Africa's inspiring climate activists
Activists in Africa are fighting hard against the effects of climate change, which is already severely affecting the continent while inspiring others to also champion environmental interests.
Donning a neon-green bicycle helmet
Environmental activist Andy Costa from Ivory Coast is also known as Africa's cycling ambassador. He uses a variety of techniques to champion the use of bikes, including wearing a bright green bike helmet at last year's COP27 — as seen here in a meeting with French President Emmanuel Macron. He's having some success, with the first cycle paths now to be built in Abidjan, the capital of Ivory Coast.
The royal art of planting trees
She's only 10, but Kenya's youngest climate activist, Karen Kimani, has already planted 10,000 trees, most recently in the company of King Charles III in the Karura Forest on the outskirts of the capital, Nairobi. She had earlier asked the king in a letter to accompany her — and he promptly came. Her role model is Wangari Maathai, the first African woman to receive the Nobel Peace Prize in 2004.
Nigerian environmental hero
Nigerian environmentalist, poet and human rights activist Nnimmo Bassey (seen here at COP27 in 2022) has been fighting for decades against oil extraction in the Niger Delta. In 2010, he received the Right Livelihood Award, known as the alternative Nobel Prize, for his commitment to the conservation of natural resources and was also one of Time magazine's Heroes of the Environment in 2009.
'Our house has long been on fire'
When droughts and floods began to devastate communities in her home country of Uganda, Vanessa Nakate protested for climate justice. Today, the 27-year-old founder of the Rise Up movement leads international campaigns to raise awareness of the effects of climate change. She has received several awards for her work. Her book "Our house has long been on fire" was published in 2021.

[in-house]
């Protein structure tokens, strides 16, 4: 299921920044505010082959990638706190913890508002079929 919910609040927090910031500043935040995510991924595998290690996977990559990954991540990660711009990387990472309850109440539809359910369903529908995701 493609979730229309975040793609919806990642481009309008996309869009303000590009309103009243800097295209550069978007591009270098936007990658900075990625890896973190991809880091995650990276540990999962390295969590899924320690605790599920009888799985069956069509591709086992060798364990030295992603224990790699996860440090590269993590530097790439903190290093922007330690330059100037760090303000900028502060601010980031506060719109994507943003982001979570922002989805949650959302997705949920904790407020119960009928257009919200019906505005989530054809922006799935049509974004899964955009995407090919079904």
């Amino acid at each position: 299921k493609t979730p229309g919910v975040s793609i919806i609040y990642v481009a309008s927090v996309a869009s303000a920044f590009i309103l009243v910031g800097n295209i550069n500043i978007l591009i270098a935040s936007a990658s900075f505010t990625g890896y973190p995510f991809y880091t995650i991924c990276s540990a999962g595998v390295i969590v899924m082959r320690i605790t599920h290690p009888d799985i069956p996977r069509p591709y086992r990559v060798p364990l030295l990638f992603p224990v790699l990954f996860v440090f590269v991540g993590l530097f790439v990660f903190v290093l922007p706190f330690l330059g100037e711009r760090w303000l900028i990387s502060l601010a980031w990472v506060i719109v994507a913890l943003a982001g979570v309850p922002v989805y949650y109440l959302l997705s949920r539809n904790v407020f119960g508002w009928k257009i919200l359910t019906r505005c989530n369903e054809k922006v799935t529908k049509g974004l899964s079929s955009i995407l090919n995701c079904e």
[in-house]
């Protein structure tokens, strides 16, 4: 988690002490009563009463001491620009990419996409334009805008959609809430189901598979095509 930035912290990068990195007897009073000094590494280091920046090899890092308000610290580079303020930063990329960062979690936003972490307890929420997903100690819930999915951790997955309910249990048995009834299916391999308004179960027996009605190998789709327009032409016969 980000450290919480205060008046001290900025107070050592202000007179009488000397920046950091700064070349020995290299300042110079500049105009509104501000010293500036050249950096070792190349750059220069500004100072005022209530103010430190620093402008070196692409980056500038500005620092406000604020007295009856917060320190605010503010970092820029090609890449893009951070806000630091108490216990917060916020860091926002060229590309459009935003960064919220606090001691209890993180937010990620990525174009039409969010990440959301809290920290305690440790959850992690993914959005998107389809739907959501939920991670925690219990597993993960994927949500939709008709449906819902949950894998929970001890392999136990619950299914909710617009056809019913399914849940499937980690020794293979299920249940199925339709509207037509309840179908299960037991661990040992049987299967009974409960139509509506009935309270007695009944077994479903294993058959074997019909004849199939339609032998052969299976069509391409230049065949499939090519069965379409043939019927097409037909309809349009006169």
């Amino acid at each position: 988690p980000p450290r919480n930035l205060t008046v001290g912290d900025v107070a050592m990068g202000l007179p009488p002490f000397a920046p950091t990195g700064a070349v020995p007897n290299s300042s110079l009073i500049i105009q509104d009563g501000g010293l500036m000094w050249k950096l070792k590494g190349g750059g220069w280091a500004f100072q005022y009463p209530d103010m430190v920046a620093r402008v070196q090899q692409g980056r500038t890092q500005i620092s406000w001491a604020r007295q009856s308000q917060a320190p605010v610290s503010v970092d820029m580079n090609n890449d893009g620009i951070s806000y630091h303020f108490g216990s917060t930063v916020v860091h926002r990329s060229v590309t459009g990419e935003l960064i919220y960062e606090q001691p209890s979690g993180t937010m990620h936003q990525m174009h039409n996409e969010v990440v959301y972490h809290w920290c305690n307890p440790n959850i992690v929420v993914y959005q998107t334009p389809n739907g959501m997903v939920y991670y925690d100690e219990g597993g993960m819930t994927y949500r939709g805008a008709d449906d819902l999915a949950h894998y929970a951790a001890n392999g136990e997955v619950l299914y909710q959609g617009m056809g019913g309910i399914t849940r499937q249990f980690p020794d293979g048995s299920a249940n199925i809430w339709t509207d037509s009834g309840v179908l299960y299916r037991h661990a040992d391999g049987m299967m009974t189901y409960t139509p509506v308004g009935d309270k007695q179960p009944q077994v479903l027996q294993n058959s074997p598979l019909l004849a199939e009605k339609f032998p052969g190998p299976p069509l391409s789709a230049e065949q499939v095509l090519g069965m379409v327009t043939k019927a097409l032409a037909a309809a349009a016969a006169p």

Agronomist Cecile Ndjebet from Cameroon has been committed to the fight for environmental protection for decades. She founded the organization Cameroon Ecology in 2000 and has since been involved in global initiatives advocating forest conservation, gender equality and land rights for women. She was awarded the Gulbenkian Prize for Humanity in 2023 in recognition of her climate defense efforts.
Stopping the sands of time
Another environmentalist who inspires young people in Africa is Aminetou Bilal. With her NGO Selfie Mbalite in Mauritania, she is committed to environmental education and combatting desertification. In 2018, she was selected as a participant in the Obama Leaders for Africa initiative. She also founded Agro Fish Farm with the aim of making fish farming more accessible for rural communities.
Putting ecosystems before profit
The founder of Fridays for Future in Senegal, Yero Sarr, opposes the extraction of natural gas in his home country. In 2022, he called on the German government to stop its plans to support a fossil fuel project there. The exploitation of natural gas deposits off the coast is damaging ecosystems, fishing, a sea turtle sanctuary and coral reefs, Sarr said.
Campaigns against global warming
The water crisis in Cape Town mobilized Ayakha Melithafa to campaign against global warming. In 2019, the South African filed a complaint with the UN Committee on the Rights of the Child alongside other stakeholders. The 21-year-old is now a member of the African Climate Alliance and a sought-after public speaker. Here, she is seen addressing the UN Sustainable Development Summit in New York.